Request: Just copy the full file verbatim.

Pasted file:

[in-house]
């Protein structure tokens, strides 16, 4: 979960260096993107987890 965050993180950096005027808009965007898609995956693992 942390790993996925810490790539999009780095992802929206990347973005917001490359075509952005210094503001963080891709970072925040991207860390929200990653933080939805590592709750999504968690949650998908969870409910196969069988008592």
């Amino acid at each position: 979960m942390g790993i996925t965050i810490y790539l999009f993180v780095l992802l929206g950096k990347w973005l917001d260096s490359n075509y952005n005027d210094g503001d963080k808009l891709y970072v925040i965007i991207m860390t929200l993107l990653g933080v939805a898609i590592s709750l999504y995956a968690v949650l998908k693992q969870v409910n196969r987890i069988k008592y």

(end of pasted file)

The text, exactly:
[in-house]
């Protein structure tokens, strides 16, 4: 979960260096993107987890 965050993180950096005027808009965007898609995956693992 942390790993996925810490790539999009780095992802929206990347973005917001490359075509952005210094503001963080891709970072925040991207860390929200990653933080939805590592709750999504968690949650998908969870409910196969069988008592």
């Amino acid at each position: 979960m942390g790993i996925t965050i810490y790539l999009f993180v780095l992802l929206g950096k990347w973005l917001d260096s490359n075509y952005n005027d210094g503001d963080k808009l891709y970072v925040i965007i991207m860390t929200l993107l990653g933080v939805a898609i590592s709750l999504y995956a968690v949650l998908k693992q969870v409910n196969r987890i069988k008592y």